Diamond Notes: Baseball Expressions II

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By: Austin Alexander-September 14, 2007

dp logo1Whether I find myself in the mix of casual baseball people or those who consider themselves “diehard fans”, I continue to be amazed when folks don’t know the language of baseball.

Over the next few weeks we will explore The Dickson Baseball Dictionary and pull terms out of it that you need to know, what they mean and where the expression originated. Hopefully at the end of our little quest through diamond diction, you will have a greater knowledge of the jargon used around our nation’s pastime…you may not be a baseball genius but you might learn just enough to fool some people!


Boot: An error, such as one made while handling a groundball.

A shortstop hearing this term very often can prove costly. Used in a sentence it may go something like this, “For us to win the close games, we have to stop booting balls all over the place.”

Oh-fer/Wearing the collar: A game or series of games in which a batter fails to collect a hit.

If Chipper Jones went 0-for-4, it could be said that he went “oh-fer” or “wore the collar” that night. You’ll also hear of players going “oh-fer the series”, Yankee fans would argue that Alex Rodriguez is “oh-fer October.”

Toe the rubber/Toe the slab: To take the mound or prepare to pitch.

An example of its use would that Carlos Zambrano is the projected starter on a given night could be said to be “toeing the rubber/slab for the Chicago Cubs tonight.”

Texas Leaguer/Banjo Hit/Bleeder/Blooper/Duck Snort/Humpback Liner/Pooper/Flair: A poorly hit ball that loops meekly over the infield and lands for a hit.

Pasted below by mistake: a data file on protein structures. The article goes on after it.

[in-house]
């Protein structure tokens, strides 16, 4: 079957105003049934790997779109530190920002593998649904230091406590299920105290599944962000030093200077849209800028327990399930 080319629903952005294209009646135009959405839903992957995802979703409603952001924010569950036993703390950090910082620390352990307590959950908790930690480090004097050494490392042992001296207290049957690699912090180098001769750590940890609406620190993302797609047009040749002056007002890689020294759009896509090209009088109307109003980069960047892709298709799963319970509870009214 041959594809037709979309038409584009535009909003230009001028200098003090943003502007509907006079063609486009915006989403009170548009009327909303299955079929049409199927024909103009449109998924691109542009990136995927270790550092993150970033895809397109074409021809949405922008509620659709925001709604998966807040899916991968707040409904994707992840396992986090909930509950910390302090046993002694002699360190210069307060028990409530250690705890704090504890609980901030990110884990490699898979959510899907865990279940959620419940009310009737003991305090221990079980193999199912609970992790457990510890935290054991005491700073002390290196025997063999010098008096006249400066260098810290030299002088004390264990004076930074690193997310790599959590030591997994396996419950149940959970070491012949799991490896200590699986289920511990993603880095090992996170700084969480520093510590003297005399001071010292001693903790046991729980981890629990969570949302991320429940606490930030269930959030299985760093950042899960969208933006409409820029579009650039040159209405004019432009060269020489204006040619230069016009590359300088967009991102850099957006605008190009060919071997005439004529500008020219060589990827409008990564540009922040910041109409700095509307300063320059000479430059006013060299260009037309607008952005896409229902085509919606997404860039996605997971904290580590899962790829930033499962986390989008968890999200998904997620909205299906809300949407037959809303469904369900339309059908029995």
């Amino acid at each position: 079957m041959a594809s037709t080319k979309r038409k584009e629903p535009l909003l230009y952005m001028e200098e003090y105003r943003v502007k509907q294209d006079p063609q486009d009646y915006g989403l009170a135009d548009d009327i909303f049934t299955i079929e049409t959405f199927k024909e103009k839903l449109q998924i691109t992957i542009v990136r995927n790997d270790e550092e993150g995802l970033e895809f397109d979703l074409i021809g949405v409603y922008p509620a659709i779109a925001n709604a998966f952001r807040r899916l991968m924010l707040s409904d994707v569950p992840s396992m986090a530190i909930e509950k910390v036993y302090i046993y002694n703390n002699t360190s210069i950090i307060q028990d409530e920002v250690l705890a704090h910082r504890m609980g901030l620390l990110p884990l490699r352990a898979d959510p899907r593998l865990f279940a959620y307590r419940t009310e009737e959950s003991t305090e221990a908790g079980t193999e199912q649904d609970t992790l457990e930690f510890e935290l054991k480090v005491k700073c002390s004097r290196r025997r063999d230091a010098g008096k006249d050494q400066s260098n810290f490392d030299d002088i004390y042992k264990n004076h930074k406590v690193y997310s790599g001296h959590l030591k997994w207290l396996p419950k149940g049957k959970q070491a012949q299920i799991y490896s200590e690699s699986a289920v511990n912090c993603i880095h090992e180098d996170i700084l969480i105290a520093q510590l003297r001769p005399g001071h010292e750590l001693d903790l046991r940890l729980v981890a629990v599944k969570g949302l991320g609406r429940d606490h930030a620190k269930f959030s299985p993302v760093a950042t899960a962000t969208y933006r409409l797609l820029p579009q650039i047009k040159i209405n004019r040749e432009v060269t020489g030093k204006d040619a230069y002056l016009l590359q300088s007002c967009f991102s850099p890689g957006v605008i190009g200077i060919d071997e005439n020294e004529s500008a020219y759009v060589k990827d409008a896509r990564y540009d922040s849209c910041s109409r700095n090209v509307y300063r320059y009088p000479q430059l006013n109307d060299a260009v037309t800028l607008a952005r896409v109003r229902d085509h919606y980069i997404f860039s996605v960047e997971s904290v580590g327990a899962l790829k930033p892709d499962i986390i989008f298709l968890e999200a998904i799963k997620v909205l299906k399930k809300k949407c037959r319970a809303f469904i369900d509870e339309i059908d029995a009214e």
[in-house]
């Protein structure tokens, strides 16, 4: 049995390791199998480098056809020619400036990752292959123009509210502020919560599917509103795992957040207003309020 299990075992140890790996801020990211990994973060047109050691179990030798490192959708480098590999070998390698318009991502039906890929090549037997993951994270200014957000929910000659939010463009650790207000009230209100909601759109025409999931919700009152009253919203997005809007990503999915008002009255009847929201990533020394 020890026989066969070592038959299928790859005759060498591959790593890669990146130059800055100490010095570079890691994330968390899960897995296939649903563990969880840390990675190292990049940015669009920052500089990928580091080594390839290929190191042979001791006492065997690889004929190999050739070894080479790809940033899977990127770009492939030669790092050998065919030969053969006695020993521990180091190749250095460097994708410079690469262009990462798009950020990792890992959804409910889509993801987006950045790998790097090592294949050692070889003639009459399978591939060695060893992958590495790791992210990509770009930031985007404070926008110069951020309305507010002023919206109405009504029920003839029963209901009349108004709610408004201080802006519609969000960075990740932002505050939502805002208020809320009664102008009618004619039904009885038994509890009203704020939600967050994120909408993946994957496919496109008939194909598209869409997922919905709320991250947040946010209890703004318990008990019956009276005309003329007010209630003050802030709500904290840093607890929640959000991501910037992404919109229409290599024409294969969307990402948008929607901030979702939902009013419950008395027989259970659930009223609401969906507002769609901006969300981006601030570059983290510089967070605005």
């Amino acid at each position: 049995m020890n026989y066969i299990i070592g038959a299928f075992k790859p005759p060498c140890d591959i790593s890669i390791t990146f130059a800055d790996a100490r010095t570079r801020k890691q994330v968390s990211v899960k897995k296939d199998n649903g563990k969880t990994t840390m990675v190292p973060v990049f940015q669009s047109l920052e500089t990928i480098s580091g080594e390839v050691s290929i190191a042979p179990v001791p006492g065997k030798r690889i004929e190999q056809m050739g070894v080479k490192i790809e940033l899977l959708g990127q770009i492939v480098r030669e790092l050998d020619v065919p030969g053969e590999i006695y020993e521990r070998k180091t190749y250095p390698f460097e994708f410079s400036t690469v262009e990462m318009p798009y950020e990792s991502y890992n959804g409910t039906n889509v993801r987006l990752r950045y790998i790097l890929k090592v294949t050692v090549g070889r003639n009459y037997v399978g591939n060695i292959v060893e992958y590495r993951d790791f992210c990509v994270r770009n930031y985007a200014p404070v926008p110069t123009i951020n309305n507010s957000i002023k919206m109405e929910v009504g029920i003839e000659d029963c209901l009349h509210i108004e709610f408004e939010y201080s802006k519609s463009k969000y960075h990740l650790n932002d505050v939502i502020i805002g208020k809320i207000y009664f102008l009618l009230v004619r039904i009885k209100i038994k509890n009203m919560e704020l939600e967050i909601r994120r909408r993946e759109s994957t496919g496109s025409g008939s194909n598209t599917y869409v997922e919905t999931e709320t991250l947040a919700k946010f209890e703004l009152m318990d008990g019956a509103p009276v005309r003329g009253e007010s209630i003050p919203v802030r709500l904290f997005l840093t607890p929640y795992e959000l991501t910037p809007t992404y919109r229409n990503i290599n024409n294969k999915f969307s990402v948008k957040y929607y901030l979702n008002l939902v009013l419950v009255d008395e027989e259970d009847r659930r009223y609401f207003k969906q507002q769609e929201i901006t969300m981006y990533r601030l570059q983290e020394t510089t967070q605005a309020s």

A pitcher and manager’s nightmare are the hits that fall just out of the reach on infielders going back and outfielders charging in. See Punch-n-Judy.

Punch-n-Judy: Said of a hitter who tends to hit well-placed, but weakly hit, balls for singles; one who chokes up and punches at the ball rather than take full swings.

Also referred to as a Punching Judy, it’s the guy that flairs balls left and right. Obviously the connotation makes reference that the hitter is not completely masculine in his batting style. See Texas Leaguer/Banjo Hit, etc.

Baltimore Chop: A batted ball hits the ground close to homeplate and then bounces high in the air, allowing the batter time to reach base safely.

Legend has it that in the 1890’s, the Baltimore Orioles grounds crew purposely hardened the ground around homeplate so that Wee Willie Keeler and John McGraw could chop balls into the dirt and beat out balls that became high choppers.

Ducks on the Pond: Runners on base.

The phrase was coined in the 1930’s by Yankees announcer Arch McDonald. It may be heard like this: Next up is Manny Ramirez with “ducks on the pond.” That means the hitter is at the plate with a chance to drive in some runs.

Headhunter: A beanball pitcher; one who aims for the head.

A pitcher with a reputation of throwing at hitters is quick to adopt this moniker, whether he goes for a batter’s head or not. Throughout history, Early Wynn, Bob Gibson, Sal Maglie, Don Drysdale, Nolan Ryan, Roger Clemens and Pedro Martinez are just a few names of guys who used that reputation to their advantage.

Blue-darter/Screaming Mimi/Tracer: A line drive.

Pick one of these terms, Dave Winfield and Gary Sheffield have made  a living putting balls in play with plenty of pace, these expressions have been used hundreds of times to describe balls off their bat.

The Hot Corner: A third baseman.

This expression has been used for as many years as this game is old…The third baseman is the guy who often has to play even with the bag and defend bullets off the bat. See Blue-darter/Screaming Mimi/Tracer.

Olay: To attempt to catch a hard groundball while playing it to the side and avoiding being hit by it.

To stay with our theme of blue-darters and the hot corner, many infielders throughout history having tried to catch a ball with a do-or-die approach…Coaches on the other hand would much rather see a player “put a chest on the ball” as opposed to “olaying” a hard grounder.